The HIH demise should also remind boards they should resist pressures from the market and shareholders into making decisions without having first done the necessary homework. It might, says McCormick, mean delaying key decisions – even when timing is critical – but that is not reason to act without the information required to make the best possible decision. Without understanding the day-to-day issues, long-term strategy or risk management assessment, the HIH board was incapable of responding to the issues at hand. “Board process becomes dysfunctional when individual directors fail to look at alternatives or debate issues and reach conclusions by default,” he says.

False assumptions
Domineering chairs or managing directors can be dangerous, says Kensington. Directors, unless they are disciplined and strong, become reluctant to speak up when they either disagree or don’t fully understand what’s being discussed. Kensington chaired an advisory board for major bank on which directors struggled to grasp complicated financial issues presented by an independent consultant. The entire board was puzzled by the figures but not one director was willing to admit it by asking questions. “As chair I felt compelled to table my own queries, only to find there was fundamental flaw in what was being presented,” recalls Kensington, who now chairs the Nuplex audit committee. “If you don’t understand something, chances are others don’t either. Directors should never be afraid of looking silly. The only stupid question you’ll ever ask is the one you ask yourself in the car on the way home.”
Kensington warns individual directors to remain alert to and suspicious of comments like, “we have to deal with this now” or “we really have no alternative”. Over-confident boards or those faced with consistently vexing issues, too often value cohesiveness over robust debate, he adds. And much of what constitutes good boardroom dynamics can be managed by sound process, diverse board composition, and “no-surprises” approach to key governance issues.
McCormick’s guide to best practice governance includes:
• balanced team of directors.
• Individuals equally capable of contributing.
• Access to quality board papers week before the board meeting.
• Agendas structured to discuss the “meaty stuff” up-front.
• Directors making minor queries prior to the board meeting.
• Management as the primary driver of board recommendations.
• Opportunities for the board to strategise outside monthly meetings.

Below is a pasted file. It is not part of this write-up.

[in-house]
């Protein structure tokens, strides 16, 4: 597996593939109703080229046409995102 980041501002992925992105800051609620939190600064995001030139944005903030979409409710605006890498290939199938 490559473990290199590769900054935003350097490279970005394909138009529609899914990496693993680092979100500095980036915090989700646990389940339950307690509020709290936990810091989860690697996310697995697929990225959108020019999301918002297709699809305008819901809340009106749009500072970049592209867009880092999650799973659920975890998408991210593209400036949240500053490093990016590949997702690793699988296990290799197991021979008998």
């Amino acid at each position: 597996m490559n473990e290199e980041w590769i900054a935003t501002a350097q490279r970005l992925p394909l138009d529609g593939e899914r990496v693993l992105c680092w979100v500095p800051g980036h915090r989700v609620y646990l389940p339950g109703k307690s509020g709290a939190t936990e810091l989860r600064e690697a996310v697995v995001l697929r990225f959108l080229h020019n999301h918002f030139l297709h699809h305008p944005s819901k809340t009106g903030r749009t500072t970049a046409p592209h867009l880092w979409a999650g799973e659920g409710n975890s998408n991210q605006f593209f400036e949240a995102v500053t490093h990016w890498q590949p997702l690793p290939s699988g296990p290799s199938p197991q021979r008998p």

Kensington thinks these sorts of dynamics create the “right level of boardroom tension” without the risk of fisticuffs compromising individual relationships. The Nuplex board, for example, comprises three Kiwi and three Australian directors and, according to Kensington, those from this side of the Tasman have no trouble speaking out. Contrary to speculation, the more mild-mannered approach taken by Kiwi directors is no impediment to robust scrutiny. “Directors with very aggressive attitudes don’t achieve lot,” says Kensington. “But given the highly competitive nature of business these days it’s more important than ever that [boards] share wide differences of opinion. And from succession point of view, it’s important for boards to represent good spread of age groups.”

Boardroom behaviour
McCormick thinks the “mild-mannered approach” that supposedly characterises Kiwi directors allows them to explore issues without having them extinguished by emotion. He reminds rookie directors that vigorous debate has nothing to do with aggressiveness or hostility. However, there are times when Kiwi directors or their more aggressive Australian counterparts must “fashion” their behaviour when sitting on trans-Tasman board. “It’s important for directors to capitalise on the window of opportunity to have their views heard. Opportunities lost seldom come again,” says McCormick.
So what’s the best way to gauge if individual directors are performing? Smith asks simply: is the board adding shareholder value? It is, she says, as important for the board to be reviewed collectively as it is to have individual director performance reviews.
But, according to Kensington, while most boards he has served on reviewed th